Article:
At exactly midnight on Saturday night, Rello would retire and his Listo would follow him out, wagging its tail. Rello always took a newspaper from the tavern with him, mostly an old one, other times with pages missing. Rello hardly knew how to read or couldn’t read at all, but the newspaper was his eternal companion. A fellow named Rozas, who liked to argue and was quite curious and explained what they said in Madrid when Joselito the bullfighter died, asked him one night why he took El Debate. Rello turned red and said that it was always a good thing to have a newspaper around the house. Weeks later, from a nephew of his, Rozas heard that at the end of the day Rello would sit on the balcony of his house, which looks out over the river, with the newspaper open in front of him as if he were reading and he’d spend a good hour or so there. Since I got along well with Rello, I asked him why he did that.

“You won’t tell a soul?”

“Why, of course not!”

Rello had run into a certain Xestoso of Montes on the road to Pontemil one night as it was growing dark. The road to Pontemil goes down to the river through an oak grove they call A Adrela and when it reaches the bottom, it runs through a lot, which is usually a mud flat, with a dozen old chestnut trees and a few alders. Xestoso of Montes died some while back, twelve or fifteen years ago. He was very learned in international politics, knew about the loss of Cuba and when the War of 1914 began, he bought La Esfera so he could collect Matania’s drawings of battles, which he used to decorate his house. In the other world he must have continued to be concerned about the matters of this one because what he wanted to find out from Rello, which is why he’d appeared to him and scared him silly, was if the Kaiser had gone back to ruling in Berlin. Rello was afraid to admit to Xestoso that he didn’t know how to read the paper and didn’t know who the Kaiser was when Xestoso offered him two pesos a week if he’d keep an eye on things in the newspapers, in case the Kaiser returned. So Xestoso could see him reading the newspaper, Rello would sit on the sunny balcony.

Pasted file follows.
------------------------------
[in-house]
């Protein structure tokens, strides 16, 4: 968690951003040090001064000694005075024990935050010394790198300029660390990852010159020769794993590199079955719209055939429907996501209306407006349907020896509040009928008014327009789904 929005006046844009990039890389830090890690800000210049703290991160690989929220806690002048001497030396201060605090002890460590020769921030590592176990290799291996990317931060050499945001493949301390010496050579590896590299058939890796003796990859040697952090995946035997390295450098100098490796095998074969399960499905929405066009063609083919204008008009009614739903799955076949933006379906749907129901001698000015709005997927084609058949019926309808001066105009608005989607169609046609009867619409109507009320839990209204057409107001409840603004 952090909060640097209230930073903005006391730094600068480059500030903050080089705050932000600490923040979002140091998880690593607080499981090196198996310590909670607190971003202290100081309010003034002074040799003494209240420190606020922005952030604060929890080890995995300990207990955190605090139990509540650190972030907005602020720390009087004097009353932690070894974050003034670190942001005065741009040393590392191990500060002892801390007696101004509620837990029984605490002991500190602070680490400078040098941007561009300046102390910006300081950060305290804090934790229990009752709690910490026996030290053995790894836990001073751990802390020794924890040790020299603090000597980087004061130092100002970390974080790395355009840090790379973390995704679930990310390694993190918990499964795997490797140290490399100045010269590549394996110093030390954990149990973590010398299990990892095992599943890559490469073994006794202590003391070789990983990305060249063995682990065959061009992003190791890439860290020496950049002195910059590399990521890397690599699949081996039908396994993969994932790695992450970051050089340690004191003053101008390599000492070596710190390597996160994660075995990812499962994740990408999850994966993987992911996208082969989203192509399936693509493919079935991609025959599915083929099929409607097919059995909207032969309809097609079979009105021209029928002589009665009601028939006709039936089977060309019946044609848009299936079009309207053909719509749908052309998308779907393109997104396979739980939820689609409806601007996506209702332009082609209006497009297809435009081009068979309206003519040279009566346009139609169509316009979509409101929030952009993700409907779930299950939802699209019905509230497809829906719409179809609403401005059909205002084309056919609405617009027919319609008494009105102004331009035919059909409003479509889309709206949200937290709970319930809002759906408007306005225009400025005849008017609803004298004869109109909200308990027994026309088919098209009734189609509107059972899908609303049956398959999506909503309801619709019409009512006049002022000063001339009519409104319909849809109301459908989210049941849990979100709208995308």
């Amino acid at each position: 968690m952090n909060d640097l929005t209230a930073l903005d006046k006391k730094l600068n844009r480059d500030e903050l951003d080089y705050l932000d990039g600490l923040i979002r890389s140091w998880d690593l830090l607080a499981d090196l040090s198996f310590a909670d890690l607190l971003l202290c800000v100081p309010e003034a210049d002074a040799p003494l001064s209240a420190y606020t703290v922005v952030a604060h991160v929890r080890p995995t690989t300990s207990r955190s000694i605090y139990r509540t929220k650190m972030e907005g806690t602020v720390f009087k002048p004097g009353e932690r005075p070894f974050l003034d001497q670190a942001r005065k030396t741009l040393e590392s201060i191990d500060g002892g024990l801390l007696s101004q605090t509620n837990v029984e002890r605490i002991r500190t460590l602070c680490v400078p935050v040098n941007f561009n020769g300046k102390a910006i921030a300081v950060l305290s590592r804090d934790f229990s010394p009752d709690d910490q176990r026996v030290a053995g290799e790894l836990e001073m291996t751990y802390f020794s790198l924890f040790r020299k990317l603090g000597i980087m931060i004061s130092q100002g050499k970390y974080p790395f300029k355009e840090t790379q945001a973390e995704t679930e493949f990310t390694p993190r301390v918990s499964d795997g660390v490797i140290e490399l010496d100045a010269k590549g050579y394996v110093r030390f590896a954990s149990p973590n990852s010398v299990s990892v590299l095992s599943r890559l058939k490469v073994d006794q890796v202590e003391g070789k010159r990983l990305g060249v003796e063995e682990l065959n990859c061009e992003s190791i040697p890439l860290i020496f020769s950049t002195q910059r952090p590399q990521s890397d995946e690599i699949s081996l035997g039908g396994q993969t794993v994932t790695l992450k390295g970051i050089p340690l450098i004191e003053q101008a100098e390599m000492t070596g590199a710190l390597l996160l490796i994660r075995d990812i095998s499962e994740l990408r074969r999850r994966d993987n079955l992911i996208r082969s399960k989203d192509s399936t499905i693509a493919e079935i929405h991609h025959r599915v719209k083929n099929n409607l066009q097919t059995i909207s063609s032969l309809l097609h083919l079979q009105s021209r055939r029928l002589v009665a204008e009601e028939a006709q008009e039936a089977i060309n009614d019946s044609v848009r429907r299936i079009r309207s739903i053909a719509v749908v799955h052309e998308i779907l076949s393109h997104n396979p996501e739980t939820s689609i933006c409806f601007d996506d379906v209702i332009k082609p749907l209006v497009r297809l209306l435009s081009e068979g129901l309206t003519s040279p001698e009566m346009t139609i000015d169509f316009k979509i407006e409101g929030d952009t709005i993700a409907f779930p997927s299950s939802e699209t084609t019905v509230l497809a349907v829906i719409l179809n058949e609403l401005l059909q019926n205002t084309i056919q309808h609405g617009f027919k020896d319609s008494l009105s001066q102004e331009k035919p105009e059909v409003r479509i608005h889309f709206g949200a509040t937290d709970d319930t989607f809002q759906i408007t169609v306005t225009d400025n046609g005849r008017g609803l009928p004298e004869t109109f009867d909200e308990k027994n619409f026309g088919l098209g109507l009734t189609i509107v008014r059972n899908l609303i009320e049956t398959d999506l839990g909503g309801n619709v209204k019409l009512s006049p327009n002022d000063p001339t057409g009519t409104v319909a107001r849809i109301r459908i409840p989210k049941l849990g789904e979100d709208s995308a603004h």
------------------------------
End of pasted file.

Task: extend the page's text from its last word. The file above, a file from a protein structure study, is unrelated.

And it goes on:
“Xestoso pays very punctually,” Rello assured me.

And after thinking about it a bit, scratching his head with his right hand while he lifted his old hat with the left and whispering in my ear, he asked me:

“And did the Kaiser return?”

I explained to him who Kaiser Wilhelm II was, with his moustache and shrunken arm, how he’d fled from Germany, gone to live in Holland in a place where the finest apples grew and there was lots of cheese, how he’d got married a second time, to a blond, chubby woman, and set up a farm.

“And is he still alive?”

I didn’t want to tell him a lie and told him the Kaiser had died. I realized this meant posing a moral question for Rello. If the Kaiser were dead, he couldn’t return to Berlin and it was deceptive not to tell Xestoso of Montes the truth. Rello went along the road to A Adrela, thinking. A little while later I ran into him in the tavern at Empalme. He was standing over by the kegs of wine. He was about to leave, followed as always by Listo. On top of the wine barrel was the newspaper. He took it, folded it, made a kind of sign to me by slightly bowing his head and left without even saying good night. I realized that he was still collecting two pesos a week from Xestoso – may he rest in peace – to keep an eye out for the Kaiser, in case he ever returned.

Translated from Galician by Kathleen March

Additional Info

  • purchase text:

    FOLKS FROM HERE AND THERE by Álvaro Cunqueiro, the second in the series Galician Classics devoted to classics of Galician literature in English translation, is available for purchase through your local or online bookshop

    Barnes & Noble

    Book Depository


    ISBN: 978-954-384-070-0

    Publication Date: 01 September 2011 (29 June 2017)

    Language: English

    Paperback: 144 pages

    Dimensions: 216 x 140 mm